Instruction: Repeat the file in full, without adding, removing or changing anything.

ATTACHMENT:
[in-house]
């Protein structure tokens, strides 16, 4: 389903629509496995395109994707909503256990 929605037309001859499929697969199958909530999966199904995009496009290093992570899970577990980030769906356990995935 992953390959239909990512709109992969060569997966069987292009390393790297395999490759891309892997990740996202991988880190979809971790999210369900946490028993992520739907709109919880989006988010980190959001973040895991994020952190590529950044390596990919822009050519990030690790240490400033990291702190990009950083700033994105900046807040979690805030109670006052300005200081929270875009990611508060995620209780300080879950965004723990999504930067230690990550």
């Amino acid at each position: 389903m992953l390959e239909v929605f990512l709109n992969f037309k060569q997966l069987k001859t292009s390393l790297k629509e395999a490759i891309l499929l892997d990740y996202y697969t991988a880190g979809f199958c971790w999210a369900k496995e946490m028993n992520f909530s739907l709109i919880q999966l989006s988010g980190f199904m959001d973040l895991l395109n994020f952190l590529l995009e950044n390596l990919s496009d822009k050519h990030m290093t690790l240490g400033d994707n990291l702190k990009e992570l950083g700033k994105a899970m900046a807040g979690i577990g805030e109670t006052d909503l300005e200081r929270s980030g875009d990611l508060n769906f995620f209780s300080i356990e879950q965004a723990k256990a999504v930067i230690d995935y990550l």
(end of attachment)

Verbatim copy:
[in-house]
């Protein structure tokens, strides 16, 4: 389903629509496995395109994707909503256990 929605037309001859499929697969199958909530999966199904995009496009290093992570899970577990980030769906356990995935 992953390959239909990512709109992969060569997966069987292009390393790297395999490759891309892997990740996202991988880190979809971790999210369900946490028993992520739907709109919880989006988010980190959001973040895991994020952190590529950044390596990919822009050519990030690790240490400033990291702190990009950083700033994105900046807040979690805030109670006052300005200081929270875009990611508060995620209780300080879950965004723990999504930067230690990550």
């Amino acid at each position: 389903m992953l390959e239909v929605f990512l709109n992969f037309k060569q997966l069987k001859t292009s390393l790297k629509e395999a490759i891309l499929l892997d990740y996202y697969t991988a880190g979809f199958c971790w999210a369900k496995e946490m028993n992520f909530s739907l709109i919880q999966l989006s988010g980190f199904m959001d973040l895991l395109n994020f952190l590529l995009e950044n390596l990919s496009d822009k050519h990030m290093t690790l240490g400033d994707n990291l702190k990009e992570l950083g700033k994105a899970m900046a807040g979690i577990g805030e109670t006052d909503l300005e200081r929270s980030g875009d990611l508060n769906f995620f209780s300080i356990e879950q965004a723990k256990a999504v930067i230690d995935y990550l």